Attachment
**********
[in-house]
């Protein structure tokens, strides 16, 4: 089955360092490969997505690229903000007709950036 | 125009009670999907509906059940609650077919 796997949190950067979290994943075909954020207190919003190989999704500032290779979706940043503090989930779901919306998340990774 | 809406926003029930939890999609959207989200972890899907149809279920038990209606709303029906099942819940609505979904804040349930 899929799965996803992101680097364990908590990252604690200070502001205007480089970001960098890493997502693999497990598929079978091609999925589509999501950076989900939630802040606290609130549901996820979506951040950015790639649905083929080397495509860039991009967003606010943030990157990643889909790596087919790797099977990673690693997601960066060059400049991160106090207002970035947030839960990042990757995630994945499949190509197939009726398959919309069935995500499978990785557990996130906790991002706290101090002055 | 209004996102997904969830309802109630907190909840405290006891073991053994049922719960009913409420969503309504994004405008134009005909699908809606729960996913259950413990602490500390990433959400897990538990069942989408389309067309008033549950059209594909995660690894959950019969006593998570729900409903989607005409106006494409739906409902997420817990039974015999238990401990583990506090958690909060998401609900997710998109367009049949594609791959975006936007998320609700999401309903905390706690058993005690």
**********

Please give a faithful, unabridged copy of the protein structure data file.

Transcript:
[in-house]
């Protein structure tokens, strides 16, 4: 089955360092490969997505690229903000007709950036 | 125009009670999907509906059940609650077919 796997949190950067979290994943075909954020207190919003190989999704500032290779979706940043503090989930779901919306998340990774 | 809406926003029930939890999609959207989200972890899907149809279920038990209606709303029906099942819940609505979904804040349930 899929799965996803992101680097364990908590990252604690200070502001205007480089970001960098890493997502693999497990598929079978091609999925589509999501950076989900939630802040606290609130549901996820979506951040950015790639649905083929080397495509860039991009967003606010943030990157990643889909790596087919790797099977990673690693997601960066060059400049991160106090207002970035947030839960990042990757995630994945499949190509197939009726398959919309069935995500499978990785557990996130906790991002706290101090002055 | 209004996102997904969830309802109630907190909840405290006891073991053994049922719960009913409420969503309504994004405008134009005909699908809606729960996913259950413990602490500390990433959400897990538990069942989408389309067309008033549950059209594909995660690894959950019969006593998570729900409903989607005409106006494409739906409902997420817990039974015999238990401990583990506090958690909060998401609900997710998109367009049949594609791959975006936007998320609700999401309903905390706690058993005690």